主题：The Gender Earnings Gap in the Gig Economy: Evidence from over a Million Rideshare Drivers
主讲人：Paul Oyer 美国斯坦福大学商学院教授、Journal of Labor Economics主编
The growth of the “gig” economy generates worker flexibility that, some have speculated, will favor women. We explore this by examining labor supply choices and earnings among more than a million rideshare drivers on Uber in the U.S. We document a roughly 7% gender earnings gap amongst drivers. We completely explain this gap and show that it can be entirely attributed to three factors: experience on the platform (learning-by-doing), preferences over where to work (driven largely by where drivers live and, to a lesser extent, safety), and preferences for driving speed. We do not find that men and women are differentially affected by a taste for specific hours, a return to within-week work intensity, or customer discrimination. Our results suggest that there is no reason to expect the “gig” economy to close gender differences. Even in the absence of discrimination and in flexible labor markets, women’s relatively high opportunity cost of non-paid-work time and gender-based differences in preferences and constraints can sustain a gender pay gap.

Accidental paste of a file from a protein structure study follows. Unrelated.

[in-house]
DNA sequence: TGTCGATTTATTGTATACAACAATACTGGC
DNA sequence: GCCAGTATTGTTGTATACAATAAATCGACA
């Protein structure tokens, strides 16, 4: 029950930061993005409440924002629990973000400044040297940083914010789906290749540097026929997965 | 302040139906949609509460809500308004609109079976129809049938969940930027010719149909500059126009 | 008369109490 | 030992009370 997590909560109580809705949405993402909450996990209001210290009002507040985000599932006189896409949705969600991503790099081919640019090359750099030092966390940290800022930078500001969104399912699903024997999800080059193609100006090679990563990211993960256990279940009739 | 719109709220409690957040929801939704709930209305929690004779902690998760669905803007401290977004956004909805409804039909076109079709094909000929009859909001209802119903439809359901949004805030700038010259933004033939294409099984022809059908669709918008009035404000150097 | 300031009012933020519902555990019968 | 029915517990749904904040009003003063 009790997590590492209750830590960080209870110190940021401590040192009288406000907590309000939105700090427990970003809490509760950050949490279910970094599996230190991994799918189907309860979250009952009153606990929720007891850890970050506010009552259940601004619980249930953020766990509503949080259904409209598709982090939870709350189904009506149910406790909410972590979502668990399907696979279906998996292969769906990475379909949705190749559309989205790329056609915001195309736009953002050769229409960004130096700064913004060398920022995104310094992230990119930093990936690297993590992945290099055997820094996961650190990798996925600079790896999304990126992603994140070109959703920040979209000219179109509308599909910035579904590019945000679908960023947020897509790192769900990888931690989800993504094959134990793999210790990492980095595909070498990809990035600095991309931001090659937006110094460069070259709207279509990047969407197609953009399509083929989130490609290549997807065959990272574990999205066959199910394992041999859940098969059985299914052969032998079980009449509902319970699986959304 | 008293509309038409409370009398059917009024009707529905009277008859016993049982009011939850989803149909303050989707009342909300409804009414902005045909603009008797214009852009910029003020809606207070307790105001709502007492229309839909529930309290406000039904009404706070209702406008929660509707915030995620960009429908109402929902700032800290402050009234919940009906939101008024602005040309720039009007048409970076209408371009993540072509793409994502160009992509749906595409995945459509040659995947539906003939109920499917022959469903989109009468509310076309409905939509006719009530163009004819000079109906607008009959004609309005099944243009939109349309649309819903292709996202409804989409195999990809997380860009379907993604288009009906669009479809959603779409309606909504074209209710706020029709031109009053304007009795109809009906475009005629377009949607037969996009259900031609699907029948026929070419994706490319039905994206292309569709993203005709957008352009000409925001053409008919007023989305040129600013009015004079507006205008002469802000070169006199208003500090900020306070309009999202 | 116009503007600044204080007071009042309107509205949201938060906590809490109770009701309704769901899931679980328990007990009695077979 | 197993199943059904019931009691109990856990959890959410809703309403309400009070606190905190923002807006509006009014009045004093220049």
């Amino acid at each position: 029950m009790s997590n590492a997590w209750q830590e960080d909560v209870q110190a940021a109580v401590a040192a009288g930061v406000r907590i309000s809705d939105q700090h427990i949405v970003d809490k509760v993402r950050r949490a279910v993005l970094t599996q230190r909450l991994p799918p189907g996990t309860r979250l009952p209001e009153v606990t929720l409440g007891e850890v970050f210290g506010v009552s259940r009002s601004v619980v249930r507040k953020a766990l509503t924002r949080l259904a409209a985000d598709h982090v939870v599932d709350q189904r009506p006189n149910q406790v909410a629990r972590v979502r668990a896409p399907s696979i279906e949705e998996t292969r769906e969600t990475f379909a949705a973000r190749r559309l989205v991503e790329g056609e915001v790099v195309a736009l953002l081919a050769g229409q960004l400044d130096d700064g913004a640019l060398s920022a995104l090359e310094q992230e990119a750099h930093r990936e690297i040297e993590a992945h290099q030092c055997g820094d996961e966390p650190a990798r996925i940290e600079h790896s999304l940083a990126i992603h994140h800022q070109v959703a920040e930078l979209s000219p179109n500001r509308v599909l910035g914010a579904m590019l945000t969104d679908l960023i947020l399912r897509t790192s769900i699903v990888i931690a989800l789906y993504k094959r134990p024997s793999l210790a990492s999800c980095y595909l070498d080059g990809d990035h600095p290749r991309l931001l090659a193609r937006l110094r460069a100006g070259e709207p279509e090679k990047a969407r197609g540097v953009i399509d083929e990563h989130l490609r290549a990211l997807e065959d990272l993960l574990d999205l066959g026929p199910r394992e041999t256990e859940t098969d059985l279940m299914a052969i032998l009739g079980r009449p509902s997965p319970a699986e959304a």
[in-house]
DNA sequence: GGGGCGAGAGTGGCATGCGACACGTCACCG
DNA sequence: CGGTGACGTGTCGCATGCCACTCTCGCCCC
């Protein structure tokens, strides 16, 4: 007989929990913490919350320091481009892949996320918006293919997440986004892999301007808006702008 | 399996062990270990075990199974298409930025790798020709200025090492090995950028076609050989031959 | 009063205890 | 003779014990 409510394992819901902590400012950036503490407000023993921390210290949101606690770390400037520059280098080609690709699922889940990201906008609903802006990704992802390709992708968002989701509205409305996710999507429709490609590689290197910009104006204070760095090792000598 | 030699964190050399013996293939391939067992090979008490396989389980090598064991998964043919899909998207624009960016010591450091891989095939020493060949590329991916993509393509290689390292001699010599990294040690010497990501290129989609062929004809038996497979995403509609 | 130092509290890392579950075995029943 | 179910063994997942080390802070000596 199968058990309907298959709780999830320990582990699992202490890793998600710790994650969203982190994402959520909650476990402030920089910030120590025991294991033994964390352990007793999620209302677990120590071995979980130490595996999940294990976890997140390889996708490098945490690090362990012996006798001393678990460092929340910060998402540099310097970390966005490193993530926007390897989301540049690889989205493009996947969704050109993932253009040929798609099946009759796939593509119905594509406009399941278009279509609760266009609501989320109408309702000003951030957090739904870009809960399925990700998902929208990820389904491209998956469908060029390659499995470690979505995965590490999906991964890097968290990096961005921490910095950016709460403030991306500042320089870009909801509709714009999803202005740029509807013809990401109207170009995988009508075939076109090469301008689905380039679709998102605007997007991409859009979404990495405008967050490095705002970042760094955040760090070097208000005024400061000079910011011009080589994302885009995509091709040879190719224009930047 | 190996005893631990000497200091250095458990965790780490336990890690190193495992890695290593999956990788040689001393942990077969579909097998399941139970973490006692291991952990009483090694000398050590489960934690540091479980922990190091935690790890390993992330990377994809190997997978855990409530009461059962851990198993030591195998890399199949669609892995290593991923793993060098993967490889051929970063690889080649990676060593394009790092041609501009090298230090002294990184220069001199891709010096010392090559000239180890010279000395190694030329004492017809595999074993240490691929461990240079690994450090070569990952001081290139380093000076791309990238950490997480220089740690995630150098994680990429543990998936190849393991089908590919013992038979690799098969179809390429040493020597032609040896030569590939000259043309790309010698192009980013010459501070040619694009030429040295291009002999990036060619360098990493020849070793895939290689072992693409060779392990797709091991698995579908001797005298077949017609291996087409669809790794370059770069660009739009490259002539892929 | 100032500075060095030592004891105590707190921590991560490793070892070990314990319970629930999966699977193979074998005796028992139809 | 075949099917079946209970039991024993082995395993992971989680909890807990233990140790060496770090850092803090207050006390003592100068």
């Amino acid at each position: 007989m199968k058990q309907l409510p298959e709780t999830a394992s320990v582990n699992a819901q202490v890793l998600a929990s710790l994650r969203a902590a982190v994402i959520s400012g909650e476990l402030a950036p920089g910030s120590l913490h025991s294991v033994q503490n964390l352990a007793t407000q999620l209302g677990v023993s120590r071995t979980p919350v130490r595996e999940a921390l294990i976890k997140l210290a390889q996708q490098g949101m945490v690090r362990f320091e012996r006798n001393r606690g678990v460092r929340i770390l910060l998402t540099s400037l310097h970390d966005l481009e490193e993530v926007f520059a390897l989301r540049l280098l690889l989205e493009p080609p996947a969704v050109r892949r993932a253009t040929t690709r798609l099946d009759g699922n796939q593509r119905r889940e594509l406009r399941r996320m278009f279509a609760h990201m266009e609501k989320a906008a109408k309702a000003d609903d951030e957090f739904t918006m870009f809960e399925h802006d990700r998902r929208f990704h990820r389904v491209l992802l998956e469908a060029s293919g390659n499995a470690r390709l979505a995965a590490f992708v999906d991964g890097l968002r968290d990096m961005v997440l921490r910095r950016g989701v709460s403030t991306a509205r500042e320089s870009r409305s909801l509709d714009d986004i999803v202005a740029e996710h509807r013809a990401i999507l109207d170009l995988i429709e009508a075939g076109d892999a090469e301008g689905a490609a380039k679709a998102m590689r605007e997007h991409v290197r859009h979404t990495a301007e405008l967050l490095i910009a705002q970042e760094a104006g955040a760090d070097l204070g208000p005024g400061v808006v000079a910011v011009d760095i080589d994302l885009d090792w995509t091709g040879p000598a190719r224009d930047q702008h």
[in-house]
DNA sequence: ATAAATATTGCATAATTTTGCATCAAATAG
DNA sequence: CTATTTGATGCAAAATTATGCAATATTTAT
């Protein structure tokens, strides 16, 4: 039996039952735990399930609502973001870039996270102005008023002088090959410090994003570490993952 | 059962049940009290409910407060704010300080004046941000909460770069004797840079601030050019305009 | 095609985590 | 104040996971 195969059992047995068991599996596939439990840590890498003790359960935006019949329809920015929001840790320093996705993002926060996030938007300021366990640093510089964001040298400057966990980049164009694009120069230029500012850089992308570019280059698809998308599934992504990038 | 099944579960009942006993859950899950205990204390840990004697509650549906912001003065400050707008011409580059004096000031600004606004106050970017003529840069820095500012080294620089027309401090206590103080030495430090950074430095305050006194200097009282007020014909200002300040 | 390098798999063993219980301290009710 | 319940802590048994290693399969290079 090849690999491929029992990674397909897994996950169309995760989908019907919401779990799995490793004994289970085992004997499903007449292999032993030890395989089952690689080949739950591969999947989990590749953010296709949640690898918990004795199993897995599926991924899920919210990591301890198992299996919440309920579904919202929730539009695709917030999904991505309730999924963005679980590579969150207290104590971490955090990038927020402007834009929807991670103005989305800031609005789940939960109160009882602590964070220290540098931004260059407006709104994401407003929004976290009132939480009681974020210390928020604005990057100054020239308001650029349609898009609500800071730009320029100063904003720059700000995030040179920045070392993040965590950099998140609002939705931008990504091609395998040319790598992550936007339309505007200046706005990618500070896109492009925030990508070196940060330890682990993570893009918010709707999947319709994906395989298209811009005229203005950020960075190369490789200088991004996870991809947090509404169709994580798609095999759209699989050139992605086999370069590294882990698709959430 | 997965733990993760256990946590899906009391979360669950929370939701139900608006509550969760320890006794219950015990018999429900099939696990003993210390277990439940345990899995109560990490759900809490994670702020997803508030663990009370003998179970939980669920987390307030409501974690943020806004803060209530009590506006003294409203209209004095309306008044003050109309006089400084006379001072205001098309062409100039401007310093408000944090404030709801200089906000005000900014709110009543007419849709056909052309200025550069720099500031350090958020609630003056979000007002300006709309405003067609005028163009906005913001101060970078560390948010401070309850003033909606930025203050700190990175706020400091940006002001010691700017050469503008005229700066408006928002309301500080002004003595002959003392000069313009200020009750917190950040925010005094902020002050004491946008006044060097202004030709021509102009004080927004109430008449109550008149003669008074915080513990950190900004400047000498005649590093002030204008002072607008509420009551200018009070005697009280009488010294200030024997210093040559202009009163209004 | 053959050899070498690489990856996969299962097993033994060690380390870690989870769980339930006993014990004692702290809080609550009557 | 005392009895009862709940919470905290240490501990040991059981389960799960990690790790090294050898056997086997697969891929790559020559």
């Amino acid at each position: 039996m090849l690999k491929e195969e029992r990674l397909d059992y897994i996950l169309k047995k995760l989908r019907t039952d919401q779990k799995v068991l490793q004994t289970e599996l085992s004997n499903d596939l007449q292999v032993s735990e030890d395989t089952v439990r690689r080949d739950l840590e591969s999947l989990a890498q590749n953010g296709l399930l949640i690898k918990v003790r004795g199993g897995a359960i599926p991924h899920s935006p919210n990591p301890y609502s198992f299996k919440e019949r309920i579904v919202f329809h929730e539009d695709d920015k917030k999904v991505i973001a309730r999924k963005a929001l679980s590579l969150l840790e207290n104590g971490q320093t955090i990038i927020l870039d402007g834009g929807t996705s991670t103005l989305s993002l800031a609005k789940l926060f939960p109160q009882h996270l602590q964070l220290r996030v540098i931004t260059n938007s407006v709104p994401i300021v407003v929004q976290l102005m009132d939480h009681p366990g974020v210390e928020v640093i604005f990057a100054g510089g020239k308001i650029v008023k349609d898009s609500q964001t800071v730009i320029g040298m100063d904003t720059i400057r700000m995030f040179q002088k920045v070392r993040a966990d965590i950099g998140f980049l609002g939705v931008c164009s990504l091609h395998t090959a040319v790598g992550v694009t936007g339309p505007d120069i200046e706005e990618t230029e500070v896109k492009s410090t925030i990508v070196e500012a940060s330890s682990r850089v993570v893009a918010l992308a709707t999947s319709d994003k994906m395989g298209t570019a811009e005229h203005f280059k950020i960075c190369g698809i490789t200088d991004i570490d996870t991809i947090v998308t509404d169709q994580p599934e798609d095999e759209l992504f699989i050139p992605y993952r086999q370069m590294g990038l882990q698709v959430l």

Paul Oyer is the Mary and Rankine Van Anda Entrepreneurial Professor and Professor of Economics at the Stanford Graduate School of Business. He is also a Research Associate with the National Bureau of Economic Research and the Editor-in-Chief of the Journal of Labor Economics.
He holds a BA in math and computer science from Middlebury College, an MBA from Yale University, and an MA and PhD in economics from Princeton University.
Oyer has published extensively in top journals such as American Economic Review, Quarterly Journal of Economics, Journal of Finance, Journal of Financial Economics, Journal of Labor Economics, RAND Journal of Economics, Journal of Economic Perspectives, Journal of Law, Economics, and Organization.